Ed even does the same thing to Xenk later in the film when the Paladin intones, "long ago" — getting ready for a long lore dump — until Ed angrily cuts Xenk off to get a move on.

Intellect Devourer

Beauty is in the eye of the beholder, but intelligence, memories, and personality are in the gnarly maw of the Intellect Devourer, one of the classic "DnD" creatures referenced in "Dungeons and Dragons: Honor Among Thieves." These hideous little scamps boast brain-shaped bodies on webbed feet, and look more like a toy dispensed from a pizza place quarter machine than the fearsome living death merchants they are.

The Intellect Devourers show up as true forces to reckon with in "Underdark" campaigns in the "Dungeons and Dragons" tabletop games. However, the goofy brain beasts are played for laughs at the beginning of the Underdark sequence in "Honor Among Thieves." Xenk (Regé Jean-Page) warns the party that the approaching Intellect Devourers feast on those with high intelligence. The gang braces for certain death, but the monsters trot by our heroes without so much as a sniff at the meal on offer.


Simon is a wobbly young sorcerer suffering from a seriously limiting bout of imposter syndrome in "Honor Among Thieves." As gratifying as it is to watch him grow more confident and firmer on his feet throughout the movie, there's a name that never stops scaring him: Mordenkainen, of Arcane Seal of Mordenkainen fame. Mordenkainen's unbreakable seal protects the vault our party needs to bust into to nab the Tablet of Reawakening, and this seal means business.

If there's an Arcane Seal named after you in the world of "DnD," you're probably a total baddie — just like Mordenkainen. In tabletop game lore, Mordenkainen is a masterful archmage (super wizard) responsible for creating countless powerful spells. To be the stuff of legend in a legendary game is no small feat, which makes sense considering Gary Gygax created Mordenkainen as a player character in one of the earliest-ever "DnD" campaigns, according to this archived Q&A with Gygax.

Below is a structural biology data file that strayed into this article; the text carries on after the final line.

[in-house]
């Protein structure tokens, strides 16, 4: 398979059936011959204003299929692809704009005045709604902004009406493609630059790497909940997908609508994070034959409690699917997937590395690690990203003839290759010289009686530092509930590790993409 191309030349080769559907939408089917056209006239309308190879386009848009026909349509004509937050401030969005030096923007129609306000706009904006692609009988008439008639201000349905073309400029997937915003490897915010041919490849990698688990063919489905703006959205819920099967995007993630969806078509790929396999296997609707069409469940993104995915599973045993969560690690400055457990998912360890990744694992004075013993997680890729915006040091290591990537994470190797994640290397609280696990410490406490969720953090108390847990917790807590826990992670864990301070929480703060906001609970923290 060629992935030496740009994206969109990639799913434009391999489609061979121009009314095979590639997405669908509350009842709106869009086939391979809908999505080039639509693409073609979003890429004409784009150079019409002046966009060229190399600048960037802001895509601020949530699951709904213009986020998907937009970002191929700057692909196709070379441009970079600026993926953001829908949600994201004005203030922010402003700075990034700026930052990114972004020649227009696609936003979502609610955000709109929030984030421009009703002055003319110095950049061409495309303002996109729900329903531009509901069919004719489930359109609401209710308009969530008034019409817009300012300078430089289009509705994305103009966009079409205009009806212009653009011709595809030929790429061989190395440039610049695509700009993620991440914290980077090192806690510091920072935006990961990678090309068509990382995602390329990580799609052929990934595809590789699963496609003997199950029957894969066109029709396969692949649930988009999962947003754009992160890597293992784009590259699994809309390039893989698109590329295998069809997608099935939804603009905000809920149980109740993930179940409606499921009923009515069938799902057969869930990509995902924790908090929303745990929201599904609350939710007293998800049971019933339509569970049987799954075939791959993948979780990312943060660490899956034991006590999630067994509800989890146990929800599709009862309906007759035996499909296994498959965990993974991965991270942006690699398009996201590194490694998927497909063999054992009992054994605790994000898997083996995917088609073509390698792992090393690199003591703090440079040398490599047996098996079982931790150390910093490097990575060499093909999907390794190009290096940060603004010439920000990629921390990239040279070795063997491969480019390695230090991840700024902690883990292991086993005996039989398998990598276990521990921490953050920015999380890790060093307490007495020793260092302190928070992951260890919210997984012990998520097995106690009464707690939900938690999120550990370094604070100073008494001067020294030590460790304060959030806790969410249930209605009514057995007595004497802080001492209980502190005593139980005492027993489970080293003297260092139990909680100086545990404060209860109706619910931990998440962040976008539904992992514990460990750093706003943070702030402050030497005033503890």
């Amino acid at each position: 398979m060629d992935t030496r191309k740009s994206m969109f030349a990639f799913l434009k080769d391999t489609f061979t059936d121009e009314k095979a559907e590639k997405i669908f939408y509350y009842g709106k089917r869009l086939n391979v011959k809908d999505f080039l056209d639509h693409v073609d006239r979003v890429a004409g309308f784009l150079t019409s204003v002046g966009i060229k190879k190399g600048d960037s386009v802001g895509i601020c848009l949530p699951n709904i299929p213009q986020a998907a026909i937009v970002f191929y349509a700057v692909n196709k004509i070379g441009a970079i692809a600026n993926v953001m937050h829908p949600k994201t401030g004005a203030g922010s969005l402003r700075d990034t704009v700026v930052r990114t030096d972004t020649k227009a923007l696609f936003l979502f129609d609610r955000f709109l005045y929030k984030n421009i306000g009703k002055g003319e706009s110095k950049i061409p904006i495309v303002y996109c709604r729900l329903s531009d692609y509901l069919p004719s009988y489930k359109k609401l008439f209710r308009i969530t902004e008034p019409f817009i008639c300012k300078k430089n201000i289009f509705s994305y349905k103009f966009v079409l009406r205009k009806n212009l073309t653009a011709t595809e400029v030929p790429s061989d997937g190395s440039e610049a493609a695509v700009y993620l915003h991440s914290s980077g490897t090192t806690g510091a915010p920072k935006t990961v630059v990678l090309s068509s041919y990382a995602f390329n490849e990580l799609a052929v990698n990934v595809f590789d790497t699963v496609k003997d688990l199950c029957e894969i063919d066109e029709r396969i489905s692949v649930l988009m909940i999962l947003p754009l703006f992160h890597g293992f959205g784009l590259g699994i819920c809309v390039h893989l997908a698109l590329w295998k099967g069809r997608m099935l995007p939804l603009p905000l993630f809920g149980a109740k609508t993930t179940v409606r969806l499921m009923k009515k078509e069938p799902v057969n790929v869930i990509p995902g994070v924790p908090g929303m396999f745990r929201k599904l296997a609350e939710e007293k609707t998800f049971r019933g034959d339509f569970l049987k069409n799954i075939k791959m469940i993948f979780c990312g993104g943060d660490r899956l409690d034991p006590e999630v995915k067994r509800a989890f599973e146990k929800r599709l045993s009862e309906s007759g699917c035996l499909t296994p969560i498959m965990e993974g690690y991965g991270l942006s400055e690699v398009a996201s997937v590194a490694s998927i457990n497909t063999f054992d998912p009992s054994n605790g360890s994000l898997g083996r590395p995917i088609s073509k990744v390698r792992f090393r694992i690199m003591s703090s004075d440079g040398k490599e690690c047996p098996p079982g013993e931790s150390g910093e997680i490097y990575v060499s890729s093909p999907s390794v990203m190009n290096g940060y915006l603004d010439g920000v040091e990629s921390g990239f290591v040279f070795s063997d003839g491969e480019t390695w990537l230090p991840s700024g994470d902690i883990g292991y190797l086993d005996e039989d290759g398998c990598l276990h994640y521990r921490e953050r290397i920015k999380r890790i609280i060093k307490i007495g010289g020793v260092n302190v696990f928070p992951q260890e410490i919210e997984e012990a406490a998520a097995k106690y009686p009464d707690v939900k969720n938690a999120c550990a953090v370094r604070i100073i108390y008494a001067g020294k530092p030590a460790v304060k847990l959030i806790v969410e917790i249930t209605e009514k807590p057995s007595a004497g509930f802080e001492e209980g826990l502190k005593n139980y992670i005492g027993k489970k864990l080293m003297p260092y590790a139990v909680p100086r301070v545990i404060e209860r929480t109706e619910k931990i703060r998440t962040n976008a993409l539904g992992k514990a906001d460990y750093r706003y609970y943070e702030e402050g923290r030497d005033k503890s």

We hope some other powerful spells of Mordenkainen's end up in future "Dungeons and Dragons" movies, like Mordenkainan's faithful hound, a spell that conjures a ghost dog to assist the summoner in battle. Can you imagine the film crossover if fellow action archmage John Wick had this power?

The Harpers

In "Honor Among Thieves," The Harpers are a secret society of good guys working spy-style to protect the Realms. Edgin Darvis (Chris Pine) signs up with The Harpers for their do-good brigade in an attempt to lend his Bard's skill to keeping the peace. Edgin even carries around their giant little book of oaths and pledges (seriously, this thing rivals the size of George Costanza's wallet) until he sours on the meager pay of a Good Guy — and steals some unfortunately marked Red Wizard gold.

Ed's theft not only sets him apart from The Harpers, but it ultimately costs him his wife, his home, and almost destroys his relationship with his daughter. Ed's feelings about his actions are complicated and more than a little shameful. Still, Xenk, a far more lawful good guy than Ed, encourages him to take up the mantle (and giant little book) of Harper once more.

Perhaps Xenk is inspired to keep Ed in the Harper game because of the sentiment shared in the Harper chant, recorded in Ed Greenwood's 1993 "The Code of the Harpers": "We are the Harpers. We are the Lord Protectors of the Realms, Fools, all ― but the Gods look down and smile glory upon us. Weep for us, watch for us, and hope in us. We shall not fail thee." Xenk has hope that good-hearted fool Ed might return to the guild — and he's not afraid to harp on it.